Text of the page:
* Posts by Rob Baillie

3 posts • joined 3 Sep 2007

Pair programming – you'll never guess what happens next!

Rob Baillie

Re: Dumb idea.

I would class myself as a good developer, and I work with some very talented people. I have also mixed with some truly inspirational developers over the years, none of whom were "introverted beasts". That's just a lazy stereotype.

Good developers respect other good developers and can see the value in their ideas and designs.

Developers who can't see and listen to alternatives aren't good, they're dogmatic.

Rob Baillie

Why not try it?

It's funny how the disparaging comments on here right now are along the lines of "I have a hard time imagining ", "I can't see me", "While I can see", which *suggests* that most of the people who are negative about it haven't actually tried it.

As someone who has worked with a team that pairs, and has done for about 14 years, I'm not surprised.

Yes, we've had some developers join who didn't get on with it, but I've yet to find a developer that I fully trusted who didn't enjoy it. Over the years we've paired to increasing and lesser levels and we've found consistently that our velocity didn't change, though the programmers engagement always dropped in prolonged periods of reduced pairing.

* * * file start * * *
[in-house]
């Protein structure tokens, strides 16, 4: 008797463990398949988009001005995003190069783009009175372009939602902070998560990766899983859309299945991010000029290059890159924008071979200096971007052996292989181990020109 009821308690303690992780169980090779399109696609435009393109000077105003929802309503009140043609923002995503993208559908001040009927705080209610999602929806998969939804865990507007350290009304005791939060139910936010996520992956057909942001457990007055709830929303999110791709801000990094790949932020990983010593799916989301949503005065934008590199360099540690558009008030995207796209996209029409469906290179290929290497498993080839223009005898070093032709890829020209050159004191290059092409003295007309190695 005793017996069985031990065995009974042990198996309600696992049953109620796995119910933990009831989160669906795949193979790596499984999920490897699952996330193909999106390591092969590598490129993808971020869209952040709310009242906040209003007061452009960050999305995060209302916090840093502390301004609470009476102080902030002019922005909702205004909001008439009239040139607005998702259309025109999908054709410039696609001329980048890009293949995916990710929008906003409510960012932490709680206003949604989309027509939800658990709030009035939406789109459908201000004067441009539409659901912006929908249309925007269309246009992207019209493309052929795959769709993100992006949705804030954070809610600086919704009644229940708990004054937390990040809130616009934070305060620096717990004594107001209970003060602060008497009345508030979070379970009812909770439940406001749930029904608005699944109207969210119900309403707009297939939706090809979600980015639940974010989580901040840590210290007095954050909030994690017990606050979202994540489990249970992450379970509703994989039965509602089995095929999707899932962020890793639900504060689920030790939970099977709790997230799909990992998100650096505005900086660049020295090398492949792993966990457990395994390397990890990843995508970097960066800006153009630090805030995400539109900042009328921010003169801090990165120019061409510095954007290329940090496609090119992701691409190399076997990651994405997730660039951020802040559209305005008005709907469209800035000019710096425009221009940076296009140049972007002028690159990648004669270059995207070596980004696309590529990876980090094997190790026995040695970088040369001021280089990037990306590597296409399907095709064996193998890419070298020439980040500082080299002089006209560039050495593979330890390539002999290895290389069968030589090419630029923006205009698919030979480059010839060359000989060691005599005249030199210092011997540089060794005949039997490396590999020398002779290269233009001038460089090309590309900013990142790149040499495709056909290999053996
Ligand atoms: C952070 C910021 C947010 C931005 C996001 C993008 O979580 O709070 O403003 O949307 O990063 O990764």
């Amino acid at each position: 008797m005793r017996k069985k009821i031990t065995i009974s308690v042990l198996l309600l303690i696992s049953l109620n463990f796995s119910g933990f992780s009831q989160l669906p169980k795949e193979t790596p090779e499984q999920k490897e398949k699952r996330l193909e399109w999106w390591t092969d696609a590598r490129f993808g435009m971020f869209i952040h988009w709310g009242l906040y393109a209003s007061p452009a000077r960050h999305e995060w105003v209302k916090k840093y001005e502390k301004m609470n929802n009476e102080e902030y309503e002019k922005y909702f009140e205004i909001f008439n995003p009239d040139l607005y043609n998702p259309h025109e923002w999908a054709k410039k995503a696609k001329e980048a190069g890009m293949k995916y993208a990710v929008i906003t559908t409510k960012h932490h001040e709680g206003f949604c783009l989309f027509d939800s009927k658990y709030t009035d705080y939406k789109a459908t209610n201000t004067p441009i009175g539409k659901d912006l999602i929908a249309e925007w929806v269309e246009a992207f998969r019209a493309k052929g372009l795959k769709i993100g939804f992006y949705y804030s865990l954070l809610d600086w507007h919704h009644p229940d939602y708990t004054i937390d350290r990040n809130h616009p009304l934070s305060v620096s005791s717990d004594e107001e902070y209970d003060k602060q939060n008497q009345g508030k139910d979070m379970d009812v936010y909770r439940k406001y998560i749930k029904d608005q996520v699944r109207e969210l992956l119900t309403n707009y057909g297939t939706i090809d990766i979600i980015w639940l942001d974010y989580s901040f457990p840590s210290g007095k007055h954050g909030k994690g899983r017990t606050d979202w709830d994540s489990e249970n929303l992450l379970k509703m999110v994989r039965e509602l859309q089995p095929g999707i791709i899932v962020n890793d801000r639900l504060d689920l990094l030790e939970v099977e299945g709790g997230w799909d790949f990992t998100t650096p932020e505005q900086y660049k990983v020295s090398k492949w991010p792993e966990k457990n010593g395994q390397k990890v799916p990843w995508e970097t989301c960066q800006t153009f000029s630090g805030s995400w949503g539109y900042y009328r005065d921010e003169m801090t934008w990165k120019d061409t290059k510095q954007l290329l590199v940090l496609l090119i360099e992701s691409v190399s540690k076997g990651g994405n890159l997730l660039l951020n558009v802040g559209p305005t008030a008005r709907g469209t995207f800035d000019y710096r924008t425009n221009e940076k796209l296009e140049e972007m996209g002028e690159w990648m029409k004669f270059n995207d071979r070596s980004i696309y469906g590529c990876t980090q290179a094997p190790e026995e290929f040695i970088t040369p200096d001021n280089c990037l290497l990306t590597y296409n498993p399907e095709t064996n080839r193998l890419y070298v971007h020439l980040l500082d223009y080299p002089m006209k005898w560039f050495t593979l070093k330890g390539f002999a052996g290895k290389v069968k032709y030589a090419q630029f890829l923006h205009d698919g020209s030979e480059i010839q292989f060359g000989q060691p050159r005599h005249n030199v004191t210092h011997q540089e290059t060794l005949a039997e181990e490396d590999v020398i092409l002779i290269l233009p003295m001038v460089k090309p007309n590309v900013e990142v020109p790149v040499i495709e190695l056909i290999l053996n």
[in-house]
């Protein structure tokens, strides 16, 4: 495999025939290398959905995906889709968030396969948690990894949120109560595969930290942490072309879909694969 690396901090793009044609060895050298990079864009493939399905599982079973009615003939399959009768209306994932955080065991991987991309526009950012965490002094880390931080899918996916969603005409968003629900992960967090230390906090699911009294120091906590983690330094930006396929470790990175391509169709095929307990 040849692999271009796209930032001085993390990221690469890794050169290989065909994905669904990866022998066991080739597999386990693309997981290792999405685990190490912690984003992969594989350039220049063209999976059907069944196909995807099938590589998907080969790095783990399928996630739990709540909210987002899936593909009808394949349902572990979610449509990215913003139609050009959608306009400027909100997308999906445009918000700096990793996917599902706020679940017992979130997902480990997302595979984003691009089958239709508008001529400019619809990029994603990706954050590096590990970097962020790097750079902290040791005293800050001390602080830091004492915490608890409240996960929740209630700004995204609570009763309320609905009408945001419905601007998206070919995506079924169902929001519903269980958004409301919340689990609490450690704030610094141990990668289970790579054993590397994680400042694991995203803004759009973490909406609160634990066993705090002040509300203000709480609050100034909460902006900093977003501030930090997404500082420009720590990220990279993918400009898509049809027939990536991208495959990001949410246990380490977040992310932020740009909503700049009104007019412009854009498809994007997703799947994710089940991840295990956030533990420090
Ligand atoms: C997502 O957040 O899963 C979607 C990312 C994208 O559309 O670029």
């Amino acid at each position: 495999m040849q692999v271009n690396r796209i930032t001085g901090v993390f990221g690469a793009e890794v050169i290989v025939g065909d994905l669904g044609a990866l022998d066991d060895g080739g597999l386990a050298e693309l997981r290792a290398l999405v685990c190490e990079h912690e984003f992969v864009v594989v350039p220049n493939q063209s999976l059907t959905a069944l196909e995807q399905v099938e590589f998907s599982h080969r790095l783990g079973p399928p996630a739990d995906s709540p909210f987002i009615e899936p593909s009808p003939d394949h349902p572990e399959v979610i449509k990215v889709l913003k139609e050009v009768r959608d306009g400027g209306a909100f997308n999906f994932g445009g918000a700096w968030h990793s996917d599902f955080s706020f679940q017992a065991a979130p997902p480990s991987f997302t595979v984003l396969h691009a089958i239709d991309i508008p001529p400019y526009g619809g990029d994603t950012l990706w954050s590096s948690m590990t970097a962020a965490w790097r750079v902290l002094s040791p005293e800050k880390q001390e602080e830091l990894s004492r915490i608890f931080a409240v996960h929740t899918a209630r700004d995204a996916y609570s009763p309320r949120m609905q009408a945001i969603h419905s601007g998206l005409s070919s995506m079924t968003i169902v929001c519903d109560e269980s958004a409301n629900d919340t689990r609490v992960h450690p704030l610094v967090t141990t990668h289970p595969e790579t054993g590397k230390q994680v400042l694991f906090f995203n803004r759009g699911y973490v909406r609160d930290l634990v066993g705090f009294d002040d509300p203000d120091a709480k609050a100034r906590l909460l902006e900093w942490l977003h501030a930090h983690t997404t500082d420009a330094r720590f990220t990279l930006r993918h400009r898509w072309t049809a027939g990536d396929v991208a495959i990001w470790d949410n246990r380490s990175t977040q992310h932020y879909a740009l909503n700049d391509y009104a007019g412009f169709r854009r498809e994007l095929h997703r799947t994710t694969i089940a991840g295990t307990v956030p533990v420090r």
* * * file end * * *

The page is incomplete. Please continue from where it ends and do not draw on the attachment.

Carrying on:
I would suggest that, if you're working in an environment where you expect your developers to be able to talk to your BAs or your customers and collaborate with them to produce quality software then you need people who would, by their nature, be compatible with pairing - Why? Because sociable and respectful people get on with it, and find they actually enjoy working together.

I'd worry about the output of any developer who lived up to the stereotype and just wanted to sit in the corner and get the job done. But maybe that's just me.

So, to those who "can't imagine" - why not stop trying to imagine and actually try it for a few weeks. Then you won't have to imagine anymore - you'd actually know.

Shotgun Wedding: Enterprise Architect 7.0

Rob Baillie

Producing a diagram is not the same as design...

"It must be assumed that a developer or software engineer creating a UML diagram is designing"

I disagree.. it must be assumed that a developer <<snip>> creating a UML diagram using a software tool is documenting a design decision.

I've used a few design documentation tools in the past and I can say without exception they come nowhere near a pen and a piece of paper / whiteboard as a tool for designing.

If you see a UML diagram as documenting a decision as was made at a point in time, then they still have good value. But I do tend to think a scan of a piece of paper is the most effective way of recording that decision.

EA7 does sound promising though...

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